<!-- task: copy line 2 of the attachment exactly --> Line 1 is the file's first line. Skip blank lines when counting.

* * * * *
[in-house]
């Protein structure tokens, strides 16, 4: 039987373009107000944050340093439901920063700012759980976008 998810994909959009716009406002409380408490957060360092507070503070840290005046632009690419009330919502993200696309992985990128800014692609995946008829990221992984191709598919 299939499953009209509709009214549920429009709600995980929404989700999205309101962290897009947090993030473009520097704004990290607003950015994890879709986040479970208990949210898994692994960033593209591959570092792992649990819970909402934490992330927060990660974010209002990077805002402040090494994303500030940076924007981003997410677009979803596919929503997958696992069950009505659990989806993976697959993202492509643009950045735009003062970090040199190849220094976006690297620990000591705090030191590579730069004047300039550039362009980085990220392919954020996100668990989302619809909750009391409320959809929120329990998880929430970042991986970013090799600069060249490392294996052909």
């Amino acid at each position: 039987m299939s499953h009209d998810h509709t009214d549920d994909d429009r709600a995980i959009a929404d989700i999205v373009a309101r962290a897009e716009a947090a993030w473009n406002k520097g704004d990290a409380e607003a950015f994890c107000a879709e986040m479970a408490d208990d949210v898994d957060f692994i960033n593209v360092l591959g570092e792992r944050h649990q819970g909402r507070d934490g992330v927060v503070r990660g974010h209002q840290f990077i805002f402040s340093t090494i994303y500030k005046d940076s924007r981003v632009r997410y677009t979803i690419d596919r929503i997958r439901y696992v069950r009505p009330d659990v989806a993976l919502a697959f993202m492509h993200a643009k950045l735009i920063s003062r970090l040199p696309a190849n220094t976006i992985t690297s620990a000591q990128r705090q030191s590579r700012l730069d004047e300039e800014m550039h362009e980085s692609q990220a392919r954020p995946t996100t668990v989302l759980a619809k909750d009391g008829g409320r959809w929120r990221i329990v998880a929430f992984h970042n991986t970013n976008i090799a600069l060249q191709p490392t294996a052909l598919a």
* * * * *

């Protein structure tokens, strides 16, 4: 039987373009107000944050340093439901920063700012759980976008 998810994909959009716009406002409380408490957060360092507070503070840290005046632009690419009330919502993200696309992985990128800014692609995946008829990221992984191709598919 299939499953009209509709009214549920429009709600995980929404989700999205309101962290897009947090993030473009520097704004990290607003950015994890879709986040479970208990949210898994692994960033593209591959570092792992649990819970909402934490992330927060990660974010209002990077805002402040090494994303500030940076924007981003997410677009979803596919929503997958696992069950009505659990989806993976697959993202492509643009950045735009003062970090040199190849220094976006690297620990000591705090030191590579730069004047300039550039362009980085990220392919954020996100668990989302619809909750009391409320959809929120329990998880929430970042991986970013090799600069060249490392294996052909």